“I came home because there were jobs here,” Dean said. “I moved home with the family, got a good job, everything’s going good. Then now I’ve got nothing. What am I going to do now, move back out west?

“It would cost me all the money to move home, with my family — I’ve got two

young kids, my wife and I’m living with my mother in her basement. Because we were going to buy a house here.”

Dean said he found it safe working at the mine. But with the stop-work order still in place, his future of seeing the mine reopen and resuming his job isn’t looking good.

“Politicians aren’t helping; nobody seems to be helping out,” he said.


Several politicians did attend Tuesday’s rally — including CBRM Mayor Amanda McDougall, councillors Gordon MacDonald, Ken Tracey and Darren Bruckschwaiger, as well as Sydney-Membertou MLA Derek Mombourquette. But PC MLAs John White (Glace Bay-Dominion) and Brian Comer (Cape Breton East, whose riding includes the Donkin Mine) were unable to attend due to a PC caucus meeting in Halifax.

Also in attendance was at least one Kameron Coal representative: senior vicepresident of administration Geoff MacLellan, also a former Glace Bay MLA with the Stephen McNeil-led Liberals.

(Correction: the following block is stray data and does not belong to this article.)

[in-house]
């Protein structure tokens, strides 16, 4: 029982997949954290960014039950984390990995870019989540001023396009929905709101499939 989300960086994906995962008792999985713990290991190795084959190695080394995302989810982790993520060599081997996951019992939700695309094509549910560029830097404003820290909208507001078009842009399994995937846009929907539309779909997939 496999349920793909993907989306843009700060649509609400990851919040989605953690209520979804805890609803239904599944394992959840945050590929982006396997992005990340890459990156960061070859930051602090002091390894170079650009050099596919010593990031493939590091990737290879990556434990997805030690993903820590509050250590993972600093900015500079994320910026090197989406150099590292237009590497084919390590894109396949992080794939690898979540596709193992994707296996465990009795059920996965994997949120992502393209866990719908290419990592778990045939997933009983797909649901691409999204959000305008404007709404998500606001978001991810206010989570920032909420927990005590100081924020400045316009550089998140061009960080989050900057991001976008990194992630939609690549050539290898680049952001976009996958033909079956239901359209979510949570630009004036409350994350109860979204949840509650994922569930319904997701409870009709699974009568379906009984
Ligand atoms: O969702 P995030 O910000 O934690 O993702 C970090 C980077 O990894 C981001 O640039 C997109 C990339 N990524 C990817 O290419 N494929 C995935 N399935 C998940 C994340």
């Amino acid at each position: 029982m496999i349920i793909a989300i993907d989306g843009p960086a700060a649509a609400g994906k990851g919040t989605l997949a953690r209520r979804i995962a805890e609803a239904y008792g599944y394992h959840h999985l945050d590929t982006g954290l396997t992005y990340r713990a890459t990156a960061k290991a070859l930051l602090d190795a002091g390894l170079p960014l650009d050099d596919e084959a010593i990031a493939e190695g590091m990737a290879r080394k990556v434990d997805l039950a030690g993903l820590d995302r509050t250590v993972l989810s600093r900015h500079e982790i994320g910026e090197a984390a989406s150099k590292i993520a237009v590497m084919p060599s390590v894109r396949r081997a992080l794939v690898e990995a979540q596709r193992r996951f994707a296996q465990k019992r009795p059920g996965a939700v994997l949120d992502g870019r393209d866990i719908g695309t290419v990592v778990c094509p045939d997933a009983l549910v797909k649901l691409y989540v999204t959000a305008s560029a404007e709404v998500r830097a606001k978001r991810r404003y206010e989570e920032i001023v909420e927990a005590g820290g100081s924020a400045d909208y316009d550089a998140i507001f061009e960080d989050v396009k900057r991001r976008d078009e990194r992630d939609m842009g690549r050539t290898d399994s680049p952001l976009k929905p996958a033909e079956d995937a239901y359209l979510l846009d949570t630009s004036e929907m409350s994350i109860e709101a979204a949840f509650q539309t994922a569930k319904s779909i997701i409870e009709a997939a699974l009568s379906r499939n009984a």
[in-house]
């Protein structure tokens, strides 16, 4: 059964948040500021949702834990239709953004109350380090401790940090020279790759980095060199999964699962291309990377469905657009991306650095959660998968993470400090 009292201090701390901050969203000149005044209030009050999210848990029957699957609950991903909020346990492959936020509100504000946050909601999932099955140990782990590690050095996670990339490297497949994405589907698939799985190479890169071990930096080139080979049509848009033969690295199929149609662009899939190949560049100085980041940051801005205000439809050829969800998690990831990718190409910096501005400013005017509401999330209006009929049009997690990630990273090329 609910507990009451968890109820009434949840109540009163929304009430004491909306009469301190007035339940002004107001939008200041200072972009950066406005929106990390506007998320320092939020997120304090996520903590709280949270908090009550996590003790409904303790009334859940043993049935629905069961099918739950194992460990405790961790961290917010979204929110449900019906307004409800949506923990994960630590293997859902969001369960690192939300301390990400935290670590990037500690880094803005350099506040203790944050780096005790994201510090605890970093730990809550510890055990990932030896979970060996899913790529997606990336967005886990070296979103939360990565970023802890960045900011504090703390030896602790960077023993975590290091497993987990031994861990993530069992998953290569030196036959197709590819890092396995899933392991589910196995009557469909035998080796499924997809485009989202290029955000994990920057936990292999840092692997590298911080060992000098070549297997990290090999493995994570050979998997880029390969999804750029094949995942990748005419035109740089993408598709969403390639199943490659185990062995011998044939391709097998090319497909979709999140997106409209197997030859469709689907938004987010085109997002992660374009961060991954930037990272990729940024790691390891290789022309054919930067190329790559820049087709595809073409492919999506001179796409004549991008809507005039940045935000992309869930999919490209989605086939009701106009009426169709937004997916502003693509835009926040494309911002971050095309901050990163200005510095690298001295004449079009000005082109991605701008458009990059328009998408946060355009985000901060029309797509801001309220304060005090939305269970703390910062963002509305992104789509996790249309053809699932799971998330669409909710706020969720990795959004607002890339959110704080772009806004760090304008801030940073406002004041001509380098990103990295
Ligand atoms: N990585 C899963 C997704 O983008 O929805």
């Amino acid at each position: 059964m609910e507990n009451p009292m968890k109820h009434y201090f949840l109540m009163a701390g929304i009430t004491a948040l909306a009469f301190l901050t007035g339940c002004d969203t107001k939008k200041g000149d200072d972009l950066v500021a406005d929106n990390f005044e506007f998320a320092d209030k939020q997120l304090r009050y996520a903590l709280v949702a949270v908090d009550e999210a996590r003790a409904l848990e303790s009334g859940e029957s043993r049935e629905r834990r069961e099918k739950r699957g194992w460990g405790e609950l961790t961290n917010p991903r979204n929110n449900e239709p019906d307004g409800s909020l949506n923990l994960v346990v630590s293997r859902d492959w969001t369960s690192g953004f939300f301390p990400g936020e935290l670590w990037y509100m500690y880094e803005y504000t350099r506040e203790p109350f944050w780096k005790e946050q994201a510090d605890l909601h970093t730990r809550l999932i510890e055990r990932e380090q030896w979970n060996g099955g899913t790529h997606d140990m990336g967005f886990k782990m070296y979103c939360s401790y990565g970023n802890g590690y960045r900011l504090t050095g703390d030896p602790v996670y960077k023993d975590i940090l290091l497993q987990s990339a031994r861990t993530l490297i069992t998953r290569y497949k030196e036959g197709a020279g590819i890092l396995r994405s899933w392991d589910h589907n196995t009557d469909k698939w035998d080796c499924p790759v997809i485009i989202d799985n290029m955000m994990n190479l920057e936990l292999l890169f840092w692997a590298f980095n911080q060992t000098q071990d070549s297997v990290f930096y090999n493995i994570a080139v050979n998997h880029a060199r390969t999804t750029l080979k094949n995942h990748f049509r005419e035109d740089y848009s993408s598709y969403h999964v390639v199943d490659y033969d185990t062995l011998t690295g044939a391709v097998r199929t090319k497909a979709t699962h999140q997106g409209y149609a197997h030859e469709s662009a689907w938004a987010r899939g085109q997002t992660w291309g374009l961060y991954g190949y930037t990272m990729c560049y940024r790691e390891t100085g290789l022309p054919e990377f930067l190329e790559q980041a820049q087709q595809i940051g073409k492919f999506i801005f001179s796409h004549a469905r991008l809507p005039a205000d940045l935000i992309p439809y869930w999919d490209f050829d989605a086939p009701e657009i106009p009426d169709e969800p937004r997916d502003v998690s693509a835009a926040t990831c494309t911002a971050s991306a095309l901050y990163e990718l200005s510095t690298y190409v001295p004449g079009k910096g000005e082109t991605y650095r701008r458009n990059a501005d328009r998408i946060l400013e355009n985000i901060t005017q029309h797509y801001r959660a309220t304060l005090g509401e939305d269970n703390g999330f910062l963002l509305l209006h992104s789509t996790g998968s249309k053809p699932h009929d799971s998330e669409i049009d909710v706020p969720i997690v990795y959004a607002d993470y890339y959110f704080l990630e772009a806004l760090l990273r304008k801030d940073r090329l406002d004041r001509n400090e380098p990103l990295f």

Asked about his thoughts on Tuesday's rally and recent happenings at the coal mine, MacLellan said he could not comment on either matter.


Dawson Brisco, president, CEO and director at Morien Resources Corp. — which has a royalty stake in the coal mine, operated by Kameron Coal — said he wasn’t impressed with last week’s consultant’s report.

“It took four months, but he didn’t produce an 80-page report that had a bunch of novel ideas on safety. It was just 12 pages, with three pages of recommendations,” Brisco said.

Brisco insists the mine — and all the inspections that have taken place since its reopening in September 2022 — is safe.

“But is it the optics of

Glace Bay’s A.J. Hall: “It’s disheartening. They knew stuff all along, but just wouldn’t come out and tell us — and decide to add more work on top of it, as if it was our fault that we didn’t do it.” safety? That’s the true question that needs to be asked.”

The suggestion during last week’s news conference that “the ball’s in Kameron’s court” irked Brisco.

“If they want Kameron to even consider coming back, they (the consultant and the government) need to fix the regulator,” he said. “They need to step up … then we might stand a chance.”


For now, the mine sits idle. And while it does, Dan MacMillan said he’s pondering what to do next.

“I grew up in a mining family; my father was a miner for 35 years,” said the mine worker and single father from Catalone. “I got the opportunity to start in January at the mine; best job I ever had, and I felt safe the entire time I was there.

“I was able to have a good job and raise my daughter in Cape Breton. And now I’m struggling. Everything is unknown now.”